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University explains proposed int'l fee rises

4 June 2004

Waikato University explains proposed international fee rises

Waikato University strongly appreciates and supports its international
students and has valid reasons for the proposed international fee
increases in 2005. The university has to cover costs, says the
university's international director Lynette Muter. The increases are due
to be discussed at a university council meeting on Wednesday 9 June.

Ms Muter also stresses that only a small number of students have been
affected by high fee increases relating to a government policy change,
and that a hardship fund is in place to support students who qualify for
assistance. Students applying for hardship would need to have been
enrolled at the university prior to 2003. Students enrolled in
degree/diploma programmes in 2003 were given a "fee increase holiday"
for A semester 2004 as a gesture of goodwill.

Ms Muter explains that from 2002 onwards there have been annual
international tuition fee increases to compensate for the higher costs
of academic and pastoral support, the government's introduction of a
compulsory levy for export education providers, compliance costs and
operational and capital costs incurred as a result of enrolling
international students at the university. "The Education Act 1989
requires that international fees should cover the costs of specific
provision for international students plus any marginal costs applicable
where international students occupy places on mainstream courses."

There has also been a commercial need to bring the university's fees in
line with its New Zealand competitors, given that lower fees can be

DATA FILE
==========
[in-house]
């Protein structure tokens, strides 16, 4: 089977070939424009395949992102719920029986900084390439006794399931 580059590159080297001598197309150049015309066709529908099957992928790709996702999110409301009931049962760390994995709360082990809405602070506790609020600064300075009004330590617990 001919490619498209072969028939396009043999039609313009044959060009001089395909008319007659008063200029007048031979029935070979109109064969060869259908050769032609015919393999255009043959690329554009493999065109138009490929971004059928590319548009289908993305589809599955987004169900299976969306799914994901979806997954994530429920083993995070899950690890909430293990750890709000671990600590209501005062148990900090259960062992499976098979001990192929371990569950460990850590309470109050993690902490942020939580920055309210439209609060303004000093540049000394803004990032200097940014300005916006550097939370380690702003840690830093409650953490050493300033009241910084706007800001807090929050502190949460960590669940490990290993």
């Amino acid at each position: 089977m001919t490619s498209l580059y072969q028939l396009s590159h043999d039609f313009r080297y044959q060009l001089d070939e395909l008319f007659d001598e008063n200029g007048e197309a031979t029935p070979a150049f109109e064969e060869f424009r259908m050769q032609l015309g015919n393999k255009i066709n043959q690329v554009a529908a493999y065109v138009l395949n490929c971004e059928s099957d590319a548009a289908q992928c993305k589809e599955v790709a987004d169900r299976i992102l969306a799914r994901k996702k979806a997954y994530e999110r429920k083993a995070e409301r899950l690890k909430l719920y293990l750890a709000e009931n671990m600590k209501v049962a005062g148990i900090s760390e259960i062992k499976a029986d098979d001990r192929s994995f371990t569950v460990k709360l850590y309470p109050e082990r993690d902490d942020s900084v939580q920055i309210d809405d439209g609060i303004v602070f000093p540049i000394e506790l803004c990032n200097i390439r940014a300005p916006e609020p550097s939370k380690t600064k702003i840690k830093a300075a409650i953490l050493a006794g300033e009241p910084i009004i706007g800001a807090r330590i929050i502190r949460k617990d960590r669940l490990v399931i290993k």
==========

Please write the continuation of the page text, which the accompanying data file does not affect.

equated with low quality. The effect on students has been exacerbated by
a strong New Zealand dollar over the last two years and the introduction
of compulsory travel and medical insurance by government in January
2004.

A major factor behind some of the very steep rises quoted for a small
number of students has been the introduction of charging on an EFTS
(equivalent full-time student) basis rather than on a flat per course
tuition fee basis. "Unfortunately the students are comparing individual
degree paper costs prior to the change, with a similarly numbered or
level paper after the change to credit points, but this is not a fair
comparison," says Ms Muter. "Some students are caught in the changeover
because they are already part way through their qualification under the
old regulations, and for this reason the Vice-Chancellor set up a
hardship fund in 2003."

To date six students have qualified for assistance under the fund's
criteria out of 16 applications considered by the hardship committee.

"Students in 2005 will still be able to apply to the hardship fund if
they qualify for assistance as set out in the letter available from the
International Centre Reception," says Ms Muter.

In respect of Bachelors Degrees and Graduate Diplomas, excluding Waikato
Management School programmes, next week's council meeting will consider
an international tuition fee increase of between 3.2% and 6.7%. The fee
increase introduced this year, in the B semester, for new students in
the Waikato Management School (WMS) is proposed to be extended to all
WMS students for 2005. The Language Institute is recommending no change
for 2005.

"We have a strong commitment to providing quality education and care to
our international students and this is achieved by improving services to
them," says Ms Muter.

ENDS

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